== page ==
Last week the Visions 2100 international roadshow came to Dublin. I first encountered it, driven by the irrepressible John O’Brien, as a side event at last December’s COP21 conference, where, as one of 80 contributors to the book from around the world, I attended and spoke at the Paris launch (click here for a backgrounder piece I wrote at the time).

The venue for last week’s event was the newly refurbished Great Hall in Tailors Hall, Christchurch, home of An Taisce. The hall was packed out for the event, with standing room only. Speakers included former communications minister, Alex White, Dr Cara Augustenborg of UCD, Aideen O’Hora of Sustainable Nation and myself.

Climate committee chair, Phil Kearney welcomed the launch on behalf of An Taisce. Cara’s account of the meeting is here, and there’s another report by sustainability blogger, Aideen O’Dochartaigh here.

Since there are ample meeting reports above, I’ve added a video recording I made of the event below, for anyone who might be interested in catching up.

For the record, below is my ‘vision’ for the world in 2100, as published in John O’Brien’s book. Some would call it dystopian, but as was pointed out at the meeting, my estimate of there still being 50 million humans alive in 2100 is exactly one million times more optimistic than the lowest estimate in the book!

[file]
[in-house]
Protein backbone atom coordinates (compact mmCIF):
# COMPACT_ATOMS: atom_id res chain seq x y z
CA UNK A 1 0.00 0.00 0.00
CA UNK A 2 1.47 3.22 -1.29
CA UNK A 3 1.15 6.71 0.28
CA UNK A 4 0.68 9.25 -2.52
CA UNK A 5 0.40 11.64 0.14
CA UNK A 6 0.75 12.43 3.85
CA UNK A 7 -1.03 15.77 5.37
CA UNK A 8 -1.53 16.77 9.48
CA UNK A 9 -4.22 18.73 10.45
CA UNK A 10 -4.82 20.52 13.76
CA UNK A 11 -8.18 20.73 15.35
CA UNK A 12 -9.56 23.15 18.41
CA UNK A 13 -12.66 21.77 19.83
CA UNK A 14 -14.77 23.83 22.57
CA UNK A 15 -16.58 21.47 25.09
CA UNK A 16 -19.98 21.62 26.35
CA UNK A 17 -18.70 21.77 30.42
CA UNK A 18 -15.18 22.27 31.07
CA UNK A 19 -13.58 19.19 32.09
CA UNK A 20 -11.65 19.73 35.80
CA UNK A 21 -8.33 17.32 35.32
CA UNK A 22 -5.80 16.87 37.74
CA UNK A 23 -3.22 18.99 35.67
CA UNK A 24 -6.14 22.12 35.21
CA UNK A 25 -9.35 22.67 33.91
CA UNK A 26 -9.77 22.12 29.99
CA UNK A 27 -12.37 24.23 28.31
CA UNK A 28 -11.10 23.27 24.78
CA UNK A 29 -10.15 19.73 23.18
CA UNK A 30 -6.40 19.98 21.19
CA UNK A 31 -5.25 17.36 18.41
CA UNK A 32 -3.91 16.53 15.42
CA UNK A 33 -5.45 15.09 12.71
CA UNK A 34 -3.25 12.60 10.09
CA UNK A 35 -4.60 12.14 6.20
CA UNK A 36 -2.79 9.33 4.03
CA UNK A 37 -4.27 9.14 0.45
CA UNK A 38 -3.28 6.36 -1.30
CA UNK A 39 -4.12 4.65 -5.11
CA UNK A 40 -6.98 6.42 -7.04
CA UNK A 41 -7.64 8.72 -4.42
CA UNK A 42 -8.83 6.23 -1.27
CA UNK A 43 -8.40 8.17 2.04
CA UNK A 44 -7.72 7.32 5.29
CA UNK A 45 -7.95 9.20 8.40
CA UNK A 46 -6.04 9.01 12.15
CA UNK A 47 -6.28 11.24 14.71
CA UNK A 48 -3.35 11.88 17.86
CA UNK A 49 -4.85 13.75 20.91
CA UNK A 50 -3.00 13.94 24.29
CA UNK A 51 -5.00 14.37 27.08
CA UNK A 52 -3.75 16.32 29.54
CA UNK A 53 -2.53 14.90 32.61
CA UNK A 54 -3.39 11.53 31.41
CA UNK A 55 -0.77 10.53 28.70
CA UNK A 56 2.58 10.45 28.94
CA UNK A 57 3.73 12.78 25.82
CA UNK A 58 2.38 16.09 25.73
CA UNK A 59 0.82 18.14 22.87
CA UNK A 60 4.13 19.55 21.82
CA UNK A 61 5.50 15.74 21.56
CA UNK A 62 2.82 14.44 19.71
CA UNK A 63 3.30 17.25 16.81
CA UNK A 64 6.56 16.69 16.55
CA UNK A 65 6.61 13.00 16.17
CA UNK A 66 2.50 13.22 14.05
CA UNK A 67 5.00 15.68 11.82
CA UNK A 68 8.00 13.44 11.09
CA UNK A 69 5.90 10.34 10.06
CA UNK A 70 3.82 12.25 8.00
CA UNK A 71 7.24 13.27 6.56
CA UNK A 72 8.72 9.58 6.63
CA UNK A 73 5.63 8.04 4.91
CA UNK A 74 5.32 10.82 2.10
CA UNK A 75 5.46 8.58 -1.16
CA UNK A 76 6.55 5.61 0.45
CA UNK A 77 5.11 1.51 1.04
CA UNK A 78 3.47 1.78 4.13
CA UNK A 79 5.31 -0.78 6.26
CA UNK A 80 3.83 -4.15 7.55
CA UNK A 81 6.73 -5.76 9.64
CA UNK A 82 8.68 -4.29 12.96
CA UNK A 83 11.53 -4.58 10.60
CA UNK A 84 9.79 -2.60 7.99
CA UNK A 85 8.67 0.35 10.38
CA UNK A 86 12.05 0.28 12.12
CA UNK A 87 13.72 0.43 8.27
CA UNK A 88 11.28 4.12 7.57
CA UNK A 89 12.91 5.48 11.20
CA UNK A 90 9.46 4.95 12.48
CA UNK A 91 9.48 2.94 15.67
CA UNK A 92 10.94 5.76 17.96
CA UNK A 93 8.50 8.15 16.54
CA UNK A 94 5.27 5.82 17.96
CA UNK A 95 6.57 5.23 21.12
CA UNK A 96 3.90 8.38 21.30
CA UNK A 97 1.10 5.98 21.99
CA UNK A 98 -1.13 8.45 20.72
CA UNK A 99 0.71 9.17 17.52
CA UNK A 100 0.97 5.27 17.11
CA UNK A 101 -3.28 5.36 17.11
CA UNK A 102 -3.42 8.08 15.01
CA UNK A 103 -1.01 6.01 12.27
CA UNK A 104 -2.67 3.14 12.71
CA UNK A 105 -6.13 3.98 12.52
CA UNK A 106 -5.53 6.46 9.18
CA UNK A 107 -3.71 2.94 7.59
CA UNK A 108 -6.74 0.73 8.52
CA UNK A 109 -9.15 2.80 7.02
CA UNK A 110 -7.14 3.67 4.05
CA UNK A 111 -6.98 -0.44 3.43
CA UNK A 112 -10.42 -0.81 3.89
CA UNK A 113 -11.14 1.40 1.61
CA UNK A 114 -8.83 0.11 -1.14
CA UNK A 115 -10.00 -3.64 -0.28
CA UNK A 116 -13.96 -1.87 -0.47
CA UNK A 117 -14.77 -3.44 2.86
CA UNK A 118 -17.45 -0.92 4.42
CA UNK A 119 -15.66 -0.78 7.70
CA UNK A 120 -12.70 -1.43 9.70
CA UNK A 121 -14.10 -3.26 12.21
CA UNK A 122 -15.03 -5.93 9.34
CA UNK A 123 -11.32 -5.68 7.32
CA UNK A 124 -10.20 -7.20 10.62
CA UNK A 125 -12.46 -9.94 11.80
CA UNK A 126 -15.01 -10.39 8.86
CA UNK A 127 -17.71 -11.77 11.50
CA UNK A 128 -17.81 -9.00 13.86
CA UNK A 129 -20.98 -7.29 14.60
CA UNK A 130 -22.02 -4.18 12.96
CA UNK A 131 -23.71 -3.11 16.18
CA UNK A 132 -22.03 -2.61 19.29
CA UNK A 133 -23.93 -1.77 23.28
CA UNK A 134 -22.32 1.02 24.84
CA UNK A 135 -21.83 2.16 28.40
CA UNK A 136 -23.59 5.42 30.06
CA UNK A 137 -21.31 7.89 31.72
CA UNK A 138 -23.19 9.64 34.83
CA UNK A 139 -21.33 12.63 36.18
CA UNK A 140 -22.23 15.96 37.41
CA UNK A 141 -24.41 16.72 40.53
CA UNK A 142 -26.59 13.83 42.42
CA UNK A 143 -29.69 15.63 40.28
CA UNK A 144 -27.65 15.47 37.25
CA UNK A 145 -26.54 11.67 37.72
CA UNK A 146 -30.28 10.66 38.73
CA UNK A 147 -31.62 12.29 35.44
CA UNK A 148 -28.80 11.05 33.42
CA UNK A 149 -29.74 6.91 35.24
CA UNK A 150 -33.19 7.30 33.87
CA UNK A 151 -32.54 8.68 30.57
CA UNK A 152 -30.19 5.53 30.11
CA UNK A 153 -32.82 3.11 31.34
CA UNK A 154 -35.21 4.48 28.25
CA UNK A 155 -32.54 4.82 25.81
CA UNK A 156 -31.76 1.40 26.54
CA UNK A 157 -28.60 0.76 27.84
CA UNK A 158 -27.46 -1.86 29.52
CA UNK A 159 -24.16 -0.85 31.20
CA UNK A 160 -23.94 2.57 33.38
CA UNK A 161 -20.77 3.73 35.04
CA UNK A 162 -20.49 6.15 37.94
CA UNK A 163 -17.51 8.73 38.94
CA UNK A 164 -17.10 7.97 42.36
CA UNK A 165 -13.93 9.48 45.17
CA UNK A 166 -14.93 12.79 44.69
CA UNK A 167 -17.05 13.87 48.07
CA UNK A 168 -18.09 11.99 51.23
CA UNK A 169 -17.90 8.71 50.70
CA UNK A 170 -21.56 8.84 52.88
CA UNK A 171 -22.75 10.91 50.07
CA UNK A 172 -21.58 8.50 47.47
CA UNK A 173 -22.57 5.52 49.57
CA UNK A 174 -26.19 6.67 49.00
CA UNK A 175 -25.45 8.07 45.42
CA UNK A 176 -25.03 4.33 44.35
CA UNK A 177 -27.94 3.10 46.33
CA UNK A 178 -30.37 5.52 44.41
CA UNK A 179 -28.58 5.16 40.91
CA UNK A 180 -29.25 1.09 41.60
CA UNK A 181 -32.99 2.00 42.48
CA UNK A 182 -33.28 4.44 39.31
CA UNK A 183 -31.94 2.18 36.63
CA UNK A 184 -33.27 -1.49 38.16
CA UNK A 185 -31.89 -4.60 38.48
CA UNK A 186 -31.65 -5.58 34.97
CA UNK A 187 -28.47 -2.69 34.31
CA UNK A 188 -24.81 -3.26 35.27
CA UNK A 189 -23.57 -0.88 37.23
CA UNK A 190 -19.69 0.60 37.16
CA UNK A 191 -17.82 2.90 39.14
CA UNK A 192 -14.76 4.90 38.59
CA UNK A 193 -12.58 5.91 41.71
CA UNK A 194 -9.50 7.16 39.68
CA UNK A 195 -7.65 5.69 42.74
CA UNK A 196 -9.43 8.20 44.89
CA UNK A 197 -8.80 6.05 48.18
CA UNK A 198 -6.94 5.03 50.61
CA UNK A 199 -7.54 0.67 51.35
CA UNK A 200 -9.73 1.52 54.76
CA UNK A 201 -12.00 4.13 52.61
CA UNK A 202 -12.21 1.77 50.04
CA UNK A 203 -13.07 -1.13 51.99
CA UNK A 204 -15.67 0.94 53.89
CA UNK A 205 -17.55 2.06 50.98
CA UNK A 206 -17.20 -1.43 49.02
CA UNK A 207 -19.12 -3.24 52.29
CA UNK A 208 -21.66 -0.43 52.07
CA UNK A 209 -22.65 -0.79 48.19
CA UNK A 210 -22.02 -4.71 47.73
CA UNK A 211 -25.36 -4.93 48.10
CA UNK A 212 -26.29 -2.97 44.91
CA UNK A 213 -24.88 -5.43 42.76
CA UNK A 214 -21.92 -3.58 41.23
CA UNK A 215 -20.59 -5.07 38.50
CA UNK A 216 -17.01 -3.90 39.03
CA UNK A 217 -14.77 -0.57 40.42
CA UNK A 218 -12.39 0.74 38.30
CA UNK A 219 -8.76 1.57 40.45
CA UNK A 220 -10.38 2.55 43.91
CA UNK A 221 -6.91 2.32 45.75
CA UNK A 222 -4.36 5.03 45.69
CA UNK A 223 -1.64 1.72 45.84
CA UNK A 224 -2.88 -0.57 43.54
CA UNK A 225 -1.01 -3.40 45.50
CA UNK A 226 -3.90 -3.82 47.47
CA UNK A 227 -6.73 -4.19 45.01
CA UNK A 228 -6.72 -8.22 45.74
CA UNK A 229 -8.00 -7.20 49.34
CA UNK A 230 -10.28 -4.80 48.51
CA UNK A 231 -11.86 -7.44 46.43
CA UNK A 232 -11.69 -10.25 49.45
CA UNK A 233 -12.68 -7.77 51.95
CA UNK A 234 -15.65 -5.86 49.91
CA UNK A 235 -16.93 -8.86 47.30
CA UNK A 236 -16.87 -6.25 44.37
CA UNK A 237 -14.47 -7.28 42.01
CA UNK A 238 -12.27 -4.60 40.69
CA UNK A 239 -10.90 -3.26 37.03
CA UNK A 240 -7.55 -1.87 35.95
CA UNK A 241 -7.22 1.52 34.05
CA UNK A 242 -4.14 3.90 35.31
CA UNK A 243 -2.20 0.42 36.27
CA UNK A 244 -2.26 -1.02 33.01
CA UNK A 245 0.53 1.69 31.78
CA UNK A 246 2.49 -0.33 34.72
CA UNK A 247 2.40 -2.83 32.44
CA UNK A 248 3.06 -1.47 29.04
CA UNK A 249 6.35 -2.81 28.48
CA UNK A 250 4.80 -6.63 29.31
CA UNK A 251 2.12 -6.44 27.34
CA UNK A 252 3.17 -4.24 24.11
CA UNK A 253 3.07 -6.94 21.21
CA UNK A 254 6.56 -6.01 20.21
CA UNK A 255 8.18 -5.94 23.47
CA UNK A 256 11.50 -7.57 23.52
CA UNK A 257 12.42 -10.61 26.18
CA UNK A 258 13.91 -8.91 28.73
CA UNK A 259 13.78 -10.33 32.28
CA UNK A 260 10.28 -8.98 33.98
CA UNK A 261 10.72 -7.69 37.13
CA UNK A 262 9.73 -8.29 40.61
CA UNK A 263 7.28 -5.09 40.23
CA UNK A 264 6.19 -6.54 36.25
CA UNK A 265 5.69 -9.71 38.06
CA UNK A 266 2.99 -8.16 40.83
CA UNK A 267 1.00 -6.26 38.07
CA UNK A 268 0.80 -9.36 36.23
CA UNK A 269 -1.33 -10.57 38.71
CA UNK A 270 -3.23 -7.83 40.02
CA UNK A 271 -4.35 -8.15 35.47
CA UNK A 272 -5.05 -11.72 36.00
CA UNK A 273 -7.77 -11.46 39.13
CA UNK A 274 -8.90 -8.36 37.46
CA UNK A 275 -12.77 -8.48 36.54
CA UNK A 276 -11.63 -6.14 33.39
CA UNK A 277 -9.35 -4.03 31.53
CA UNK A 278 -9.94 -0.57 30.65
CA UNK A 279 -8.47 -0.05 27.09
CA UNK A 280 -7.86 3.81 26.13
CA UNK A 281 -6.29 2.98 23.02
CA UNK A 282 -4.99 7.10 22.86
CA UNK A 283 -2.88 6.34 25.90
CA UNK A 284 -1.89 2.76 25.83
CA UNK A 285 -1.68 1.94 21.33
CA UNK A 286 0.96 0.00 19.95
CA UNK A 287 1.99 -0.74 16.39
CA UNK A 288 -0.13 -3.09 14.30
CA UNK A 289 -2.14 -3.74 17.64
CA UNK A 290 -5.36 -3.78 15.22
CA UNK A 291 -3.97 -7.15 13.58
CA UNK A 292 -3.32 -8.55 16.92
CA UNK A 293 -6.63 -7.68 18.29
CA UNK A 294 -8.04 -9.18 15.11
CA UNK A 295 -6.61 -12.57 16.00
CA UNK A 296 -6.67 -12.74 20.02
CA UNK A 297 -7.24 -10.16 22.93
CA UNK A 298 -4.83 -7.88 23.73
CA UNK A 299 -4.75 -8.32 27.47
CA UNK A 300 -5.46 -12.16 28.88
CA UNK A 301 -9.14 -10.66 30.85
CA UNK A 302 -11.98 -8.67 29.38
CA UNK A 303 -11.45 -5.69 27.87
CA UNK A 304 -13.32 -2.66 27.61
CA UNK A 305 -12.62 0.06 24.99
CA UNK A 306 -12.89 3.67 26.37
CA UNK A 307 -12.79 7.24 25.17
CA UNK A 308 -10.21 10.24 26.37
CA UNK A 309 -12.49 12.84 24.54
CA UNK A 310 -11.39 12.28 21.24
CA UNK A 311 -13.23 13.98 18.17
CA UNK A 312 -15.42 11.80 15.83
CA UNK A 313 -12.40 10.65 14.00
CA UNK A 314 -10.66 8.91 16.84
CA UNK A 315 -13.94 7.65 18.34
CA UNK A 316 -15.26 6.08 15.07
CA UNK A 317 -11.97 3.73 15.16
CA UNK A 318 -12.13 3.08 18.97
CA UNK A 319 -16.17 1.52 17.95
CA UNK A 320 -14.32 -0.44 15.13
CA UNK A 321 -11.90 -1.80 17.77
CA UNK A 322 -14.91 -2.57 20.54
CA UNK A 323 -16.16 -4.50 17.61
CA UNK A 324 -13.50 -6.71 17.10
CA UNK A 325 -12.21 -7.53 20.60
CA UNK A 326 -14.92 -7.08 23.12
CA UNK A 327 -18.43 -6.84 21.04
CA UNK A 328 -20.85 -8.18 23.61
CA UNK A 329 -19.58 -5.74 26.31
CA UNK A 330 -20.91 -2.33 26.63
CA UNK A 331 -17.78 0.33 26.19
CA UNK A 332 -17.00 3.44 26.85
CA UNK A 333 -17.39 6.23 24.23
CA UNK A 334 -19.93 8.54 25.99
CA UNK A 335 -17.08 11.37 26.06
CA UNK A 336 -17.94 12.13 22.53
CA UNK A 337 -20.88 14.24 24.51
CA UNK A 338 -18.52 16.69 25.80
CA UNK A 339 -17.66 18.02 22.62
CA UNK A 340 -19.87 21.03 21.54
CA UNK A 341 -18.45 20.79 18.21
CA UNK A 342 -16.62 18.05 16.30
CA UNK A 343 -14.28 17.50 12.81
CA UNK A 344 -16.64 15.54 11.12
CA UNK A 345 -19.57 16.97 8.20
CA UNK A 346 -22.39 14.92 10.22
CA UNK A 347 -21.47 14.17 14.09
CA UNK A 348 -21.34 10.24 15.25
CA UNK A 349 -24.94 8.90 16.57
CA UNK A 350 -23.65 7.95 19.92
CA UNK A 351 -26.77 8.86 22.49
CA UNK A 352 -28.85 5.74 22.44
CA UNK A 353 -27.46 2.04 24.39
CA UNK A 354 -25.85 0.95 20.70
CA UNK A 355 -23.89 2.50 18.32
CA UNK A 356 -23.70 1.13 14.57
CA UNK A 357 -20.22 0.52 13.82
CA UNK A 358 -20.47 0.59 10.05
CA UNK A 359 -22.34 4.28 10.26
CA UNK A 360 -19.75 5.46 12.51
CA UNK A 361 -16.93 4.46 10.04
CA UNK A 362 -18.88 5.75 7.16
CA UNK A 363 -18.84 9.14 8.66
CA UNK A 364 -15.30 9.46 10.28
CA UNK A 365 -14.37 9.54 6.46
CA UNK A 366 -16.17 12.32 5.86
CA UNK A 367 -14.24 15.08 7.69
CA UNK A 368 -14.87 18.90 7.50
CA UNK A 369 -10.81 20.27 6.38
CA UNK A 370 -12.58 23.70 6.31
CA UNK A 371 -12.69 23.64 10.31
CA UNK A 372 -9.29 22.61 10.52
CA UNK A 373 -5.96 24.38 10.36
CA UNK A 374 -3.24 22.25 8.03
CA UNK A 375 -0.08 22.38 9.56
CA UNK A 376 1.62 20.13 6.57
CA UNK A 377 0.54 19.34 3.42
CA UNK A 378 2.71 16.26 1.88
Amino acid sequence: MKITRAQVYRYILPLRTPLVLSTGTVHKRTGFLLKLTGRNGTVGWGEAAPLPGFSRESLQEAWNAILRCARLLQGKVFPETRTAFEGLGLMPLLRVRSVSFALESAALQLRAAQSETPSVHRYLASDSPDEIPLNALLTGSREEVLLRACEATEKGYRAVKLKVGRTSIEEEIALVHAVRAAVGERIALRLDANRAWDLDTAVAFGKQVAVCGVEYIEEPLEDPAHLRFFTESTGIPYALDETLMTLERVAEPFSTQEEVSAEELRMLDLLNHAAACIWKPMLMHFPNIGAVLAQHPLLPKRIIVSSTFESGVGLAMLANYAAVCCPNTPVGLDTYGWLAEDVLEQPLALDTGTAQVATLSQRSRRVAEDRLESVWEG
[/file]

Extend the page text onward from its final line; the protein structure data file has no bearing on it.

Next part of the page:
“First, the good news. Against the odds, we made it to 2100. Only fifty years ago it looked like it was game over for homo sapiens. It sounds crazy now, but back in my grandparents’ time they really did carry on for a while like there was no tomorrow: tearing down rainforests, flattening mountains, poisoning the seas, waging war on nature – all in pursuit of this strange idea they called ‘growth’.

There aren’t that many books now, but our teachers describe the Age of Madness, as it’s called, when the scientific community repeatedly warned that Earth systems were in extreme danger. But nobody listened, and few chose to act.

How could this have happened? Everyone, it seems, was competing with everyone else for money, resources, status. No one seemed to notice that this spree couldn’t last forever. Even the revelation back in 2015 that half of all the world’s wild animals had been wiped out failed to ring the alarm bells. And as for all the warnings about climate change, they always seemed to be about someone else, or some time in the future…